Once the message comes in, the medevac helicopter and an armed “chase bird” can be off the ground in just a few minutes, depending on the urgency of the call.
“A lot of the times, they’re off the site and on the ground within 15 minutes,” Maldonado said.
The U.S. offensive in Helmand, which began July 2, involves about 4,000 Marines and 650 Afghan troops.
The majority of the initial cases were heat casualties. But lately, it’s been bomb blasts more and more. Only a few troops have lost limbs. The number of dead has remained thankfully low.
‘It’s an honor’
“Most of the stuff we’ve had has been concussions,” said Sgt. Tony Bolin, 38, of Albuquerque, N.M., a Black Hawk crew chief. “The worst one we had, the guy came back in two bags.”
Some of the flight medics speak about what they do in blunt, direct terms.
“They bleed. I land. I stop the bleeding, and take them home,” said Sgt. John Collier, 31, of Ames, Iowa.
Others are philosophical, especially about the dead.
“It hurts, but it’s an honor,” said Cowdrey. “Because I’m the one who gets to start them on their journey home.”
Cowdrey estimates that he’s treated about 25 wounded troops since the Helmand offensive began.
Another medic, Sgt. Nathaniel Dabney, puts his total at around 40. Going out on a call, they say, sharpens the senses like nothing else.
“The biggest thing is finding the patient, making sure he’s alive and breathing. Then you get him on the aircraft and get out of there,” Dabney said.
“Most of the time, the adrenaline’s pumping, and you’re not thinking of anything else.”
‘No one dies in my aircraft’
One recent morning, Dabney’s crew is first in line for missions. The first call comes at 9:15 a.m. It’s listed as a priority.
The patient is a British soldier who has been hit by a concussion grenade. He’s loaded onto the aircraft in just his underwear and boots. He has no visible injuries, but he’s clearly hurting and scared.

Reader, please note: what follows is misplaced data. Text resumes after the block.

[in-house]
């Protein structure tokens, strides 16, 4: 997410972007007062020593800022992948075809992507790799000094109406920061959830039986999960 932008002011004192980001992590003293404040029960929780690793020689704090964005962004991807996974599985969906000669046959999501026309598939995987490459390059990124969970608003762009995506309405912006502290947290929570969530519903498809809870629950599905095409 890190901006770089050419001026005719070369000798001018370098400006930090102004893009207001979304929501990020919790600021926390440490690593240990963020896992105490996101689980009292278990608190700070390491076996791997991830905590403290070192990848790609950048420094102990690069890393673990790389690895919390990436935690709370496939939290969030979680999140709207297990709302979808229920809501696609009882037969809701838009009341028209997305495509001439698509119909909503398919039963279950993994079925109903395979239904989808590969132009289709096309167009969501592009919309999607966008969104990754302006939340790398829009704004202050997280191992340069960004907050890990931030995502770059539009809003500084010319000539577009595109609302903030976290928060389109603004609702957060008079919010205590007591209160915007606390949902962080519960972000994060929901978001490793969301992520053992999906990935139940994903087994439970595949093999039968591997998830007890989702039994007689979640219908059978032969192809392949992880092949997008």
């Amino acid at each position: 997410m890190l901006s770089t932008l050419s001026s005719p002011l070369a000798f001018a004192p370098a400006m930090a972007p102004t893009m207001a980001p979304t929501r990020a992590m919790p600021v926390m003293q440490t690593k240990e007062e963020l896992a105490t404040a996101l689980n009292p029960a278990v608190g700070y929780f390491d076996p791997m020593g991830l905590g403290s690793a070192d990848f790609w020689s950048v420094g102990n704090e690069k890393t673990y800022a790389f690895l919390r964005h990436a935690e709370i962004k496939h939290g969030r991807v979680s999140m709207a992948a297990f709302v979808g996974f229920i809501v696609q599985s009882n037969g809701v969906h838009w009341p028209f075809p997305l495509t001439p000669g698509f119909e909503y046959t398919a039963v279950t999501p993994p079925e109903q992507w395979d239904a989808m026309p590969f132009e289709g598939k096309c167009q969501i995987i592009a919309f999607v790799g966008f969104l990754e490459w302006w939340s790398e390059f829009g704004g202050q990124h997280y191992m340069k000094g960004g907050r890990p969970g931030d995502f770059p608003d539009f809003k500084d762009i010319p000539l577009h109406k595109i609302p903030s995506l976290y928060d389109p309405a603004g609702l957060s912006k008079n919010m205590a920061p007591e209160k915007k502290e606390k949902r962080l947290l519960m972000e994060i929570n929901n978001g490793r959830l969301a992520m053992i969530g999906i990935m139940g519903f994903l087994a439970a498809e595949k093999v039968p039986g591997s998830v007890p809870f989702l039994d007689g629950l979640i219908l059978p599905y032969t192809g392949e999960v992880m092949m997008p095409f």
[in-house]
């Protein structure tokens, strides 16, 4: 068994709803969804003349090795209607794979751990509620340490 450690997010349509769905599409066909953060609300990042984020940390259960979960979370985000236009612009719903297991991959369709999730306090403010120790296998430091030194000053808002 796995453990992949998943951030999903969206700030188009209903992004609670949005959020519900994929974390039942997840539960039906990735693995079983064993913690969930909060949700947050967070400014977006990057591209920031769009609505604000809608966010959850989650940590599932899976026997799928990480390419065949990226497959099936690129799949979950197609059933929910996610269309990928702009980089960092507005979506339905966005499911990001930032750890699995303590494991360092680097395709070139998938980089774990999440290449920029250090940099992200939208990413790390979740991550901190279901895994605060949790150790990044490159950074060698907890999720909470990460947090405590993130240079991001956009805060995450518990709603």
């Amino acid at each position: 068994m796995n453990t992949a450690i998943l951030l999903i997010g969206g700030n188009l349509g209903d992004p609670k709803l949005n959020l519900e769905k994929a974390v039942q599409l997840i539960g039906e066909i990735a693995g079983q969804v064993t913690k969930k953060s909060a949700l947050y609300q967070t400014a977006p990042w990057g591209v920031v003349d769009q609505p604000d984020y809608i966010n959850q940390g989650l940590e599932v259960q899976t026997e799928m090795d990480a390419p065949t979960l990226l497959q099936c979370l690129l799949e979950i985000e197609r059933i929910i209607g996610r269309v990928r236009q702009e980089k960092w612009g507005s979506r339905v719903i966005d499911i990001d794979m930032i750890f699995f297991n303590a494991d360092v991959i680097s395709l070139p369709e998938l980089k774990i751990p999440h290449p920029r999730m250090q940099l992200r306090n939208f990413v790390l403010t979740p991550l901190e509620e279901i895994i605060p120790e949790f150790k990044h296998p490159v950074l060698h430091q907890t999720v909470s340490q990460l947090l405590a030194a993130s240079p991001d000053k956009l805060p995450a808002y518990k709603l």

Dabney puts an oxygen mask over the soldier’s face, then starts him on an IV drip. He then leans in close, rubs the soldier’s forehead and tells him he’ll be OK. The soldier’s eyes are shut tight, and he motions for someone to hold his hand. He doesn’t let go until the Black Hawk gets to Camp Bastion, the main British base in Helmand, about 30 minutes later.
The next “nine-line” message comes in at just after 9 p.m. Two Afghan soldiers have been wounded in a bomb blast.
One of them is dead. U.S. troops heave him onto the darkened helicopter in a body bag. The surviving one has a possible fracture near his eye.
Dabney cuts open the Afghan’s shirt, looking for further wounds, but finds none.
The patient’s vital signs are stable. Dabney again leans over, rubs the soldier’s forehead and speaks a few words of comfort, even though the Afghan probably has no idea what he’s saying. The soldier lies there calmly, but his face is etched in pain.
Later, after the flight is over, Dabney explains that before he joined the Army four years ago, he spent 12 years working as a paramedic. One of the most important things he says he learned is that the human touch goes a long way in keeping a patient calm — and can save that person’s life.
But for the medic, it can also become a source of vulnerability.
“Blood and guts, don’t affect me,” he says. “But it’s that personal bond that you establish with your patient, that’s what gets to you.”
Dabney has one rule: “No one dies in my aircraft.” So far, it hasn’t happened, he says, even if it is probably just a matter of time.
“It has nothing to do with my skills, he said. “I’ve just been lucky. I don’t know how I’d handle that yet.”